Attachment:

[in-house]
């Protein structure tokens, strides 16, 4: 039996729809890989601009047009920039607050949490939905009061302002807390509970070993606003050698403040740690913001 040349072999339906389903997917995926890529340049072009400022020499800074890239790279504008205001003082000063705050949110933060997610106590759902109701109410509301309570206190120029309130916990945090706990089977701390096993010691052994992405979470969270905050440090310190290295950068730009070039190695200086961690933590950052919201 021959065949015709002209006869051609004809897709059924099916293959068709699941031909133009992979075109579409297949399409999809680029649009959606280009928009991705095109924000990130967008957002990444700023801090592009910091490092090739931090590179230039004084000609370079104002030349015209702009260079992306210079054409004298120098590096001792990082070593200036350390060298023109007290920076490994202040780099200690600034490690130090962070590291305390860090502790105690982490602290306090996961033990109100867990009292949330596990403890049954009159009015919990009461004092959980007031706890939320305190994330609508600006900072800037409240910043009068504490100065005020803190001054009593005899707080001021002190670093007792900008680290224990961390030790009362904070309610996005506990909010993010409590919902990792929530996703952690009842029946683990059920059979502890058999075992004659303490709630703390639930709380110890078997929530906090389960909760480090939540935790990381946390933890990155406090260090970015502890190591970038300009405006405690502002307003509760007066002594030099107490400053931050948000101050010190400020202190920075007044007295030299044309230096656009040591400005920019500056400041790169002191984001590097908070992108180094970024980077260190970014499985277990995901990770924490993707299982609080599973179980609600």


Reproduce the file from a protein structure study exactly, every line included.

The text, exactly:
[in-house]
């Protein structure tokens, strides 16, 4: 039996729809890989601009047009920039607050949490939905009061302002807390509970070993606003050698403040740690913001 040349072999339906389903997917995926890529340049072009400022020499800074890239790279504008205001003082000063705050949110933060997610106590759902109701109410509301309570206190120029309130916990945090706990089977701390096993010691052994992405979470969270905050440090310190290295950068730009070039190695200086961690933590950052919201 021959065949015709002209006869051609004809897709059924099916293959068709699941031909133009992979075109579409297949399409999809680029649009959606280009928009991705095109924000990130967008957002990444700023801090592009910091490092090739931090590179230039004084000609370079104002030349015209702009260079992306210079054409004298120098590096001792990082070593200036350390060298023109007290920076490994202040780099200690600034490690130090962070590291305390860090502790105690982490602290306090996961033990109100867990009292949330596990403890049954009159009015919990009461004092959980007031706890939320305190994330609508600006900072800037409240910043009068504490100065005020803190001054009593005899707080001021002190670093007792900008680290224990961390030790009362904070309610996005506990909010993010409590919902990792929530996703952690009842029946683990059920059979502890058999075992004659303490709630703390639930709380110890078997929530906090389960909760480090939540935790990381946390933890990155406090260090970015502890190591970038300009405006405690502002307003509760007066002594030099107490400053931050948000101050010190400020202190920075007044007295030299044309230096656009040591400005920019500056400041790169002191984001590097908070992108180094970024980077260190970014499985277990995901990770924490993707299982609080599973179980609600």